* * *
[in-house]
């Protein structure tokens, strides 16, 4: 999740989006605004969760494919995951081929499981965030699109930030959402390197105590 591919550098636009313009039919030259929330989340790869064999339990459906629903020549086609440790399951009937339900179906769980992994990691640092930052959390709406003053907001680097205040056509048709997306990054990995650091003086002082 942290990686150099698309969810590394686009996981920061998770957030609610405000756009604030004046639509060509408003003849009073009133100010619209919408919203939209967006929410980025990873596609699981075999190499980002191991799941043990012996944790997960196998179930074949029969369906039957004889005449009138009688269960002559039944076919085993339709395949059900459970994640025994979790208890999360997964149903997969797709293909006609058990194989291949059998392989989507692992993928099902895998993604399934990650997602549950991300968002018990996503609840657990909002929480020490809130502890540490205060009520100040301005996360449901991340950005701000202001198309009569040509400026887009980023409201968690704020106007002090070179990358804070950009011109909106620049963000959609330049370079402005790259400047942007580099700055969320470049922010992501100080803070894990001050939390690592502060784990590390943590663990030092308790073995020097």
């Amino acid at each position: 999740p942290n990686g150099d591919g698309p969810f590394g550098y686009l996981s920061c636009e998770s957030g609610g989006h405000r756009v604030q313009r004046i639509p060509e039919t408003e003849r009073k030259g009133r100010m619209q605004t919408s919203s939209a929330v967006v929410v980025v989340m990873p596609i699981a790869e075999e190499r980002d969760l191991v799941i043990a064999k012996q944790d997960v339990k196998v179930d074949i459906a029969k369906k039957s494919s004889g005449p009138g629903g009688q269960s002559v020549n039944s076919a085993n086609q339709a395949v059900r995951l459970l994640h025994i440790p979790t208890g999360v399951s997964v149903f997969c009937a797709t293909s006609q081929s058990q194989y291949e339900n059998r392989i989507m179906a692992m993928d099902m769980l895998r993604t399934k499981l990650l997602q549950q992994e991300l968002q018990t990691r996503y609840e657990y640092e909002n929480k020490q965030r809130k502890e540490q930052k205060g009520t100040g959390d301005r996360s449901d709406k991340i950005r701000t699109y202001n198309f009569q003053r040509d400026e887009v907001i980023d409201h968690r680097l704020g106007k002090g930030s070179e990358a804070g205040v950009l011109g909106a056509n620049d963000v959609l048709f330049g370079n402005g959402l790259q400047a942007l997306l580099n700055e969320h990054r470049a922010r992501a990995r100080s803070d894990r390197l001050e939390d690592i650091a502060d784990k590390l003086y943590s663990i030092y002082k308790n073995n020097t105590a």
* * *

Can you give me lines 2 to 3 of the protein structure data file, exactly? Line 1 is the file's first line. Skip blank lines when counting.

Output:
């Protein structure tokens, strides 16, 4: 999740989006605004969760494919995951081929499981965030699109930030959402390197105590 591919550098636009313009039919030259929330989340790869064999339990459906629903020549086609440790399951009937339900179906769980992994990691640092930052959390709406003053907001680097205040056509048709997306990054990995650091003086002082 942290990686150099698309969810590394686009996981920061998770957030609610405000756009604030004046639509060509408003003849009073009133100010619209919408919203939209967006929410980025990873596609699981075999190499980002191991799941043990012996944790997960196998179930074949029969369906039957004889005449009138009688269960002559039944076919085993339709395949059900459970994640025994979790208890999360997964149903997969797709293909006609058990194989291949059998392989989507692992993928099902895998993604399934990650997602549950991300968002018990996503609840657990909002929480020490809130502890540490205060009520100040301005996360449901991340950005701000202001198309009569040509400026887009980023409201968690704020106007002090070179990358804070950009011109909106620049963000959609330049370079402005790259400047942007580099700055969320470049922010992501100080803070894990001050939390690592502060784990590390943590663990030092308790073995020097």
């Amino acid at each position: 999740p942290n990686g150099d591919g698309p969810f590394g550098y686009l996981s920061c636009e998770s957030g609610g989006h405000r756009v604030q313009r004046i639509p060509e039919t408003e003849r009073k030259g009133r100010m619209q605004t919408s919203s939209a929330v967006v929410v980025v989340m990873p596609i699981a790869e075999e190499r980002d969760l191991v799941i043990a064999k012996q944790d997960v339990k196998v179930d074949i459906a029969k369906k039957s494919s004889g005449p009138g629903g009688q269960s002559v020549n039944s076919a085993n086609q339709a395949v059900r995951l459970l994640h025994i440790p979790t208890g999360v399951s997964v149903f997969c009937a797709t293909s006609q081929s058990q194989y291949e339900n059998r392989i989507m179906a692992m993928d099902m769980l895998r993604t399934k499981l990650l997602q549950q992994e991300l968002q018990t990691r996503y609840e657990y640092e909002n929480k020490q965030r809130k502890e540490q930052k205060g009520t100040g959390d301005r996360s449901d709406k991340i950005r701000t699109y202001n198309f009569q003053r040509d400026e887009v907001i980023d409201h968690r680097l704020g106007k002090g930030s070179e990358a804070g205040v950009l011109g909106a056509n620049d963000v959609l048709f330049g370079n402005g959402l790259q400047a942007l997306l580099n700055e969320h990054r470049a922010r992501a990995r100080s803070d894990r390197l001050e939390d690592i650091a502060d784990k590390l003086y943590s663990i030092y002082k308790n073995n020097t105590a």